The legislation is also a direct response to Mr. Trump’s efforts to orchestrate the submission of fake slates of electors in states won by Joseph R. Biden Jr. It would require that states choose their electors under laws in place before the election, a provision intended to prevent states from reversing course if they do not like the result. And the bill would allow candidates to sue state officials if they failed to submit their electors or certified electors that did not match the election results.
It also would lay out the circumstances in which a federal judge could extend an election following a catastrophe and force election officials to count ballots or certify an election if they refused to do so.
Republicans said the legislation represented a renewed Democratic attempt to exert more federal control over elections that are usually the responsibility of state officials and courts.
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Representative Tom Cole, Republican of Oklahoma, called it “another attempt to federalize elections at the expense of states.” Other Republicans accused Democrats of rushing the legislation to the floor without review by the appropriate committees or engaging Republicans.
They also accused Democrats of using the bill to take aim at Mr. Trump, portraying the legislation as an extension of the work of the special committee investigating Jan. 6, which most House Republicans decry as a partisan exercise aimed at blaming Mr. Trump for the assault on the Capitol.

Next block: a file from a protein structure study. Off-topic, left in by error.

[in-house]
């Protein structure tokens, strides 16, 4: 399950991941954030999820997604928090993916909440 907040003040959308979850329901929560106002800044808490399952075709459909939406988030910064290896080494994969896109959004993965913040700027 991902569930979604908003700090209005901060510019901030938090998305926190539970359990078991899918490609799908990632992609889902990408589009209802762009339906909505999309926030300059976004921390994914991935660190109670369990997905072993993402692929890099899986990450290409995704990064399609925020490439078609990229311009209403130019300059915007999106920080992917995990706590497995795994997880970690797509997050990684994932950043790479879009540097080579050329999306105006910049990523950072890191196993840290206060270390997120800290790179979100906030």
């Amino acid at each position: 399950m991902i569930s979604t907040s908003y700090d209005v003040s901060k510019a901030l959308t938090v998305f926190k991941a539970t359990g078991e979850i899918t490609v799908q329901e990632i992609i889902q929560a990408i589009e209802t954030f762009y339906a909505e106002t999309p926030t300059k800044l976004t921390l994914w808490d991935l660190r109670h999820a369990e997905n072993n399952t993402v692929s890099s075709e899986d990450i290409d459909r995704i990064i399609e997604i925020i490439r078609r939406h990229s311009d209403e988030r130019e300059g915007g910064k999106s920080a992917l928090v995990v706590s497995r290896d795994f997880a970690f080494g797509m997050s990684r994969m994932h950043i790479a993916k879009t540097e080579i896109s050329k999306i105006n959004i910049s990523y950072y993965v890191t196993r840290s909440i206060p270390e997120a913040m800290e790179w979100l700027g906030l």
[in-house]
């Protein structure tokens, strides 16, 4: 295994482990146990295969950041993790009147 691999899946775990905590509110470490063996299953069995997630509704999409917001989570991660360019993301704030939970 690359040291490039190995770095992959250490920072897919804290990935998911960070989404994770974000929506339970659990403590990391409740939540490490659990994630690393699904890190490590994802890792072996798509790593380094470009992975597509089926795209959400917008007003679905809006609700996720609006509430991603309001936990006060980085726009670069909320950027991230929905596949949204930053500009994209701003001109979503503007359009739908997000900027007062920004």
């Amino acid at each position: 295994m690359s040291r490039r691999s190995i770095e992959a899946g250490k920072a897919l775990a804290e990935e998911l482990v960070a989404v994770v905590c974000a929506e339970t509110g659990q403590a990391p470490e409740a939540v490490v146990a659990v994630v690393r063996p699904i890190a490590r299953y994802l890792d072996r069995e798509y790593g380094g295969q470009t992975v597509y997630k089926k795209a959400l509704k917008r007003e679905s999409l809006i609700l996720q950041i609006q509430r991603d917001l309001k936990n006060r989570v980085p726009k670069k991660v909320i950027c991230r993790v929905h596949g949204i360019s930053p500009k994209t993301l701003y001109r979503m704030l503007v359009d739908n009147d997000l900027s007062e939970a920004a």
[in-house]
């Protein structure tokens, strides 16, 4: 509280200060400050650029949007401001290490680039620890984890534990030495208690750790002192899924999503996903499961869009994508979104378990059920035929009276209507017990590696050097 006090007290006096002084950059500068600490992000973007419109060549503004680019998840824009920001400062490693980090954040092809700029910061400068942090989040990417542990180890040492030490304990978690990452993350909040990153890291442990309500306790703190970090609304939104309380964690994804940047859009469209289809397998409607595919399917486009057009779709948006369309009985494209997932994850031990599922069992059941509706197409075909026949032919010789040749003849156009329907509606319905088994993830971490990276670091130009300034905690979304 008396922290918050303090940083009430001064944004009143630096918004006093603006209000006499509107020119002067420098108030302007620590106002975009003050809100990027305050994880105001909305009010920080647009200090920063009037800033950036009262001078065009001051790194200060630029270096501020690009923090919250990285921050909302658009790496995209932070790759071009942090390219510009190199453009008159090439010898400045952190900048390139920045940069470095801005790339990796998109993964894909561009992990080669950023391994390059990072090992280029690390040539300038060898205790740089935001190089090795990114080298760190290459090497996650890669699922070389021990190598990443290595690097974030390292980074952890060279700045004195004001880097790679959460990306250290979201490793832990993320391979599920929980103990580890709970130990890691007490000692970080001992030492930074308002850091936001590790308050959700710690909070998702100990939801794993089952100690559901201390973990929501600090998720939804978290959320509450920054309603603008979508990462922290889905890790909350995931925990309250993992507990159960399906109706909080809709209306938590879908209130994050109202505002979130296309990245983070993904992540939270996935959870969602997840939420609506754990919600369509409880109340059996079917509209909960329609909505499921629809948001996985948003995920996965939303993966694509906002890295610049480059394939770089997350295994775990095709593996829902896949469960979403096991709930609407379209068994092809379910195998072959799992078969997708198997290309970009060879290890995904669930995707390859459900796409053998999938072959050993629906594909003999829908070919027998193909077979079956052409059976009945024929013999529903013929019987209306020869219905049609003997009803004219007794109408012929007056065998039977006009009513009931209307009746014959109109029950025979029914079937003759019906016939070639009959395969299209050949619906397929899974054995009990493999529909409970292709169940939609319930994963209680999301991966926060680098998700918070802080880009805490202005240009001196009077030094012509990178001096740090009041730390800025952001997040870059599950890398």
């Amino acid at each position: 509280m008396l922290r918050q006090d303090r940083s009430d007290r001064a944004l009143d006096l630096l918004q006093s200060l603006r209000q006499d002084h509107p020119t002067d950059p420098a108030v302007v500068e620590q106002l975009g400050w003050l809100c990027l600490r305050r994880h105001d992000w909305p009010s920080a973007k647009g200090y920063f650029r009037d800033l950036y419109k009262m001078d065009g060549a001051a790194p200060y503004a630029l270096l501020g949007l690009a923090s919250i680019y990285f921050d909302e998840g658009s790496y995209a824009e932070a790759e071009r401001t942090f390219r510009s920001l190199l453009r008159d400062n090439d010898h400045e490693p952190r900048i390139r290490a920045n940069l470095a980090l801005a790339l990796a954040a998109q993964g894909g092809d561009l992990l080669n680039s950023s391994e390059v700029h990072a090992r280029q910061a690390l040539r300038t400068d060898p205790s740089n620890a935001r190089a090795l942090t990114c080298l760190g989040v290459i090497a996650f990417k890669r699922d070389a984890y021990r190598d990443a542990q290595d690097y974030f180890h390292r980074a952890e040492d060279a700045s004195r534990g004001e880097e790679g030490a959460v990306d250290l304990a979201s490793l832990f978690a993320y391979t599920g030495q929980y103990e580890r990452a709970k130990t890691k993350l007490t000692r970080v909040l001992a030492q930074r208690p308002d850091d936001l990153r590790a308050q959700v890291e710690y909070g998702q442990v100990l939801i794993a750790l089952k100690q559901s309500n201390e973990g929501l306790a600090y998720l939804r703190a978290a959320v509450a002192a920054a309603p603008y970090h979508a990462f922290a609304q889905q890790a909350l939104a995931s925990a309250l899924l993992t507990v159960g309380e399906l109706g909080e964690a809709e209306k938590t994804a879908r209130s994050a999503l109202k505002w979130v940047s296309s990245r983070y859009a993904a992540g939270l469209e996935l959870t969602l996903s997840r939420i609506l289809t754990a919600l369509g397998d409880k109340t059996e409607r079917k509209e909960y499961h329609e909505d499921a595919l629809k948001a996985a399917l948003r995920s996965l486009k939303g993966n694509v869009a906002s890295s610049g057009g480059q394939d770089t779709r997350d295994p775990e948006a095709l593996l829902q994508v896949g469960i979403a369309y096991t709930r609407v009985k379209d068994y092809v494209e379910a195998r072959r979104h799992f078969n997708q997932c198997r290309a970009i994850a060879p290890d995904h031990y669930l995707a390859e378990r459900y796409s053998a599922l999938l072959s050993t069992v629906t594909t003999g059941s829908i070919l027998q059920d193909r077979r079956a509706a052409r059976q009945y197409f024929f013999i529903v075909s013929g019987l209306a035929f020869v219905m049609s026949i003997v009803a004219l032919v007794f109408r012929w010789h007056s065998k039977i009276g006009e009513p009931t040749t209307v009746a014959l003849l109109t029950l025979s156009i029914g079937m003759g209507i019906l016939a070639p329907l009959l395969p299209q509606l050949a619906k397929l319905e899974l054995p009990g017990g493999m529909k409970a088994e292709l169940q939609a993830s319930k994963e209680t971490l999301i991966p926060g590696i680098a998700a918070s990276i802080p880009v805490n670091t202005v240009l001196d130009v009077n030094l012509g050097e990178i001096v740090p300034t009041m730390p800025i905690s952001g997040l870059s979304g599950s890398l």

“This is nothing more than an attack on President Trump and the 2020 election, an attack on a man who has not been in office for nearly two years,” said Representative Guy Reschenthaler, Republican of Pennsylvania.
Lawmakers said the legislation’s close association with Ms. Cheney led House Republicans to abandon it in large numbers. Her aggressive criticism of Mr. Trump prompted Republicans to remove her from a party leadership position in May 2021, and she lost her re-election primary last month.
But Ms. Cheney noted strong support for the measure from conservative jurists and analysts and called on Republicans to embrace it.
“If your aim is to prevent future efforts to steal elections, I would respectfully request that conservatives should support this bill,” she said on the House floor. “If instead your aim is to leave open the door for elections to be stolen in the future, you might decide not to support this or any other bill to address the Electoral Count Act.”
Leaders of the bipartisan group behind the Senate bill, which was made public in July, were surprised by the sudden House action on the legislation just days after it was introduced and after months with few details on how the House was proceeding. Backers of the Senate bill said the House approach could lead to more election lawsuits, a prospect that could increase Republican opposition. But they remain hopeful the bills could be reconciled.
“We can work together to try to bridge the considerable differences,” said Senator Susan Collins, Republican of Maine and one of the chief authors of the Senate bill. “But it would have been better if we had been consulted prior to the House sponsors deciding to drop their bill.”
The Senate Rules Committee is scheduled to consider that chamber’s version next week. Senator Amy Klobuchar, Democrat of Minnesota and the chairwoman of the panel, is preparing a new version that incorporates changes sought by election experts and other lawmakers in hopes of enhancing its chances of approval. The legislation so far has at least 10 Republican backers, meaning it could overcome a G.O.P. filibuster if all Democrats supported it.
Despite the differences, supporters of the legislation said it needed to become law.
“Failure is not an option,” said Representative Pete Aguilar of California, a member of the Democratic leadership and the Jan. 6 panel. “We’ve got to put a piece of reform on the president’s desk. We’ve got to protect democracy.”